xfs
[Top] [All Lists]

Re: RAID6 r-m-w, op-journaled fs, SSDs

To: linux-xfs@xxxxxxxxxxx
Subject: Re: RAID6 r-m-w, op-journaled fs, SSDs
From: David Brown <david.brown@xxxxxxxxxxxx>
Date: Sun, 01 May 2011 20:32:22 +0200
Cc: linux-raid@xxxxxxxxxxxxxxx
In-reply-to: <19901.31958.368144.832086@xxxxxxxxxxxxxxxxxx>
References: <19900.10868.583555.849181@xxxxxxxxxxxxxxxxxx> <20110501082717.5116e575@xxxxxxxxxxxxxx> <19901.31958.368144.832086@xxxxxxxxxxxxxxxxxx>
User-agent: Mozilla/5.0 (X11; U; Linux x86_64; en-US; rv:1.9.2.17) Gecko/20110428 Fedora/3.1.10-1.fc14 Thunderbird/3.1.10
On 01/05/11 17:31, Peter Grandi wrote:
[ ... ]

* Can Linux MD do "abbreviated" read-modify-write RAID6
updates like for RAID5? [ ... ]

No. (patches welcome).

Ahhhm, but let me dig a bit deeper, even if it may be implied in
the answer: would it be *possible*?

That is, is the double parity scheme used in MS such that it is
possible to "subtract" the old content of a page and "add" the
new content of that page to both parity pages?


If I've understood the maths correctly, then yes it would be possible. But it would involve more calculations, and it is difficult to see where the best balance lies between cpu demands and IO demands. In general, calculating the Q parity block for raid6 is processor-intensive - there's a fair amount of optimisation done in the normal calculations to keep it reasonable.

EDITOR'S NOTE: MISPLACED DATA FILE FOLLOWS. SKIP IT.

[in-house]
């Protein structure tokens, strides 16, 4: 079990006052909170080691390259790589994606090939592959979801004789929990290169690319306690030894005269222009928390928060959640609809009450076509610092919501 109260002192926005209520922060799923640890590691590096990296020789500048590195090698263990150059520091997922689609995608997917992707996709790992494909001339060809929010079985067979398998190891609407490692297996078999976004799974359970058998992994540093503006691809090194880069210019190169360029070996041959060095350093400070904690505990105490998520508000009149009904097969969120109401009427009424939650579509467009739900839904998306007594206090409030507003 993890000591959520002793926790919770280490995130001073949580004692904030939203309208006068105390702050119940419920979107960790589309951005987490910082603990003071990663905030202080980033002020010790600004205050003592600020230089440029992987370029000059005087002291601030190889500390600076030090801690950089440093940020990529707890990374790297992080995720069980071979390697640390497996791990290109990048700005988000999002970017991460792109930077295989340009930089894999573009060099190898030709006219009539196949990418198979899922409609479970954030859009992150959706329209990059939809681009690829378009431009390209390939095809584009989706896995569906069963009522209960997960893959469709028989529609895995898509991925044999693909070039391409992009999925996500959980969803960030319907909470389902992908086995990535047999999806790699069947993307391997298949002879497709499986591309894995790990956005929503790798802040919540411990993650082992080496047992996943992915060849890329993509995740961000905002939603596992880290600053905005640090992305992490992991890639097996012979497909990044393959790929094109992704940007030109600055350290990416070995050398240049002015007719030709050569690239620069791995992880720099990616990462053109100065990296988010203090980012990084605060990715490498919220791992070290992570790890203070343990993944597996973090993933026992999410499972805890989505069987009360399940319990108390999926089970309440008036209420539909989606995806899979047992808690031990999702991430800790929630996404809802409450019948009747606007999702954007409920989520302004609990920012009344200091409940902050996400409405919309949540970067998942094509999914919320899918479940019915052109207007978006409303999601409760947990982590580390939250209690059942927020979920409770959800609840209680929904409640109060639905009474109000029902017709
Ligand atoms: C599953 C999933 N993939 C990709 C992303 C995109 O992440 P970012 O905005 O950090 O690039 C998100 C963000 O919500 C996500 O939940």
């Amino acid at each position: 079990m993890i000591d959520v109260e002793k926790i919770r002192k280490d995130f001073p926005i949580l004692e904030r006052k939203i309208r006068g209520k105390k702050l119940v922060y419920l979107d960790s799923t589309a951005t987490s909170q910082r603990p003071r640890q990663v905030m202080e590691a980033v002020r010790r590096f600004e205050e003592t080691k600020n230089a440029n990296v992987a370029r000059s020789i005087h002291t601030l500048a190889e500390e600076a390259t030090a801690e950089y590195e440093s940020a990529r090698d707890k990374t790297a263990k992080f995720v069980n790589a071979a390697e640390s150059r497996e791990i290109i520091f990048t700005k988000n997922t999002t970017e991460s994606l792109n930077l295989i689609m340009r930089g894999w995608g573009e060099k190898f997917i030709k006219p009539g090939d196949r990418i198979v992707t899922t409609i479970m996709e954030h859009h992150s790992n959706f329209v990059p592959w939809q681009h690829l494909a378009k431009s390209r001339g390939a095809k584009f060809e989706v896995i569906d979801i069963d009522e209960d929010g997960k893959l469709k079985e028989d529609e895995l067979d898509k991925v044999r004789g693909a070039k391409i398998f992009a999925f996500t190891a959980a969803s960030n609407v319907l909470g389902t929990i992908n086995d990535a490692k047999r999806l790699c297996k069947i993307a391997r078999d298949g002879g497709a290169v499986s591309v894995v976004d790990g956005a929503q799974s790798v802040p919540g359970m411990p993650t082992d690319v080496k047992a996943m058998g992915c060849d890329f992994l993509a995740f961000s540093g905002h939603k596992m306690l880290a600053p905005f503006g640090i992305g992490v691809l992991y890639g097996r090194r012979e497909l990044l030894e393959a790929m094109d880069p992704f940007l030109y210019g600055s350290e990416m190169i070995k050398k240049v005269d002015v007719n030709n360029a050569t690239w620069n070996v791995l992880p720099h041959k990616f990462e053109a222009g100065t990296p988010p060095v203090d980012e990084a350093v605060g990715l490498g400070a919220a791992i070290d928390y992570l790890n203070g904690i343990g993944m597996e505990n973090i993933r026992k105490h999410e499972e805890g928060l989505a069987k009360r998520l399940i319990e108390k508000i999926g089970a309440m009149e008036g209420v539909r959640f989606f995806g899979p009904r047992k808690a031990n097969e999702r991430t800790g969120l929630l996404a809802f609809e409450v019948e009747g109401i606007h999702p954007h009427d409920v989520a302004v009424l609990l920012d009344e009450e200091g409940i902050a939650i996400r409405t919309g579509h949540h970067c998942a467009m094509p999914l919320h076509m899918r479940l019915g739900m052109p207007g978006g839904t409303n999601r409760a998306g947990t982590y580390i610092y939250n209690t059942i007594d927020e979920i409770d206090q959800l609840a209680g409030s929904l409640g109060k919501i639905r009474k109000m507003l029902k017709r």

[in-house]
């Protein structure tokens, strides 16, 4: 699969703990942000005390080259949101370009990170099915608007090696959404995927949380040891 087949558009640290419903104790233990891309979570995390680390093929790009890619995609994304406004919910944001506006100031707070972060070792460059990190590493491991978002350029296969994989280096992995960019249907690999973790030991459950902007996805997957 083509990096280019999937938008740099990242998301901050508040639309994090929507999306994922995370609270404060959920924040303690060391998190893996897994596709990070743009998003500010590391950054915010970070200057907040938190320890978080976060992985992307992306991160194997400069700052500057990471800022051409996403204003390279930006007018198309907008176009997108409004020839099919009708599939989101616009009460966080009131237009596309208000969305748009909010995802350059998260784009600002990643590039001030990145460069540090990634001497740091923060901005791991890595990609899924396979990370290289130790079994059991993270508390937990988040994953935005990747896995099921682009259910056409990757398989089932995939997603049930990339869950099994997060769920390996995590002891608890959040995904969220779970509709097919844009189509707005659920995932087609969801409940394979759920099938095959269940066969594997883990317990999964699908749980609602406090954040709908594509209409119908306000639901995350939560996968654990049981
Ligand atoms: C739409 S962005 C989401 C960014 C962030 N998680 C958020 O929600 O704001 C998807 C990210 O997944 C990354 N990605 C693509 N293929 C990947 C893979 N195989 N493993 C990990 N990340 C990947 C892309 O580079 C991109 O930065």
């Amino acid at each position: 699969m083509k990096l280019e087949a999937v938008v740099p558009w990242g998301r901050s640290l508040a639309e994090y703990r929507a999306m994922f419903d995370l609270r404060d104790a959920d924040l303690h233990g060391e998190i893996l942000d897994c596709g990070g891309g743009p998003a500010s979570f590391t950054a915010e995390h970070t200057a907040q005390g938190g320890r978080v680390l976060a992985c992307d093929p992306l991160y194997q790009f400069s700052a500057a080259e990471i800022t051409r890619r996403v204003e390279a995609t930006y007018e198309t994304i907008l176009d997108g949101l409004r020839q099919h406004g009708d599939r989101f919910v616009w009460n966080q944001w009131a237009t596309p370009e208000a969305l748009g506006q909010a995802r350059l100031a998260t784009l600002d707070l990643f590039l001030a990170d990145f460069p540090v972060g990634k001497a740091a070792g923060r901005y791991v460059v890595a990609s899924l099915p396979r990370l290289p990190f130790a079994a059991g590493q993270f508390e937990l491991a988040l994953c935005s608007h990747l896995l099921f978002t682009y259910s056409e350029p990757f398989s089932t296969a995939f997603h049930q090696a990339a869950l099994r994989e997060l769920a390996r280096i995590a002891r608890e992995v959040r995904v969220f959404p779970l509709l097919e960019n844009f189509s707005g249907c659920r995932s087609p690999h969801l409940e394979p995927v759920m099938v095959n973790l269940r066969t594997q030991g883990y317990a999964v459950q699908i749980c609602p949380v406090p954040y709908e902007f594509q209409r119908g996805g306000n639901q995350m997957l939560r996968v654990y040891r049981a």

Basically, the first parity P is a simple calculation:

P = D_0 + D_1 + .. + D_n-1

But Q is more difficult:

Q = D_0 + g.D_1 + g².D_2 + ... + g^(n-1).D_n-1

where "plus" is xor, "times" is a weird function calculated over a G(2^8) field, and g is a generator for that field.

If you want to replace D_i, then you can calculate:

P(new) = P(old) + D_i(old) + D_i(new)

Q(new) = Q(old) + g^i.(D_i(old) + D_i(new))

This means multiplying by g_i for whichever block i is being replaced.

The generator and multiply operation are picked to make it relatively fast and easy to multiply by g, especially if you've got a processor that has vector operations (as most powerful cpus do). This means that the original Q calculation is fairly efficient. But to do general multiplications by g_i is more effort, and will typically involve cache-killing lookup tables or multiple steps.


It is probably reasonable to say that when md raid first implemented raid6, it made little sense to do these abbreviated parity calculations. But as processors have got faster (and wider, with more cores) while disk throughput has made slower progress, it's maybe a different balance. So it's probably both possible and practical to do these calculations. All it needs is someone to spend the time writing the code - and lots of people willing to test it.



<Prev in Thread] Current Thread [Next in Thread>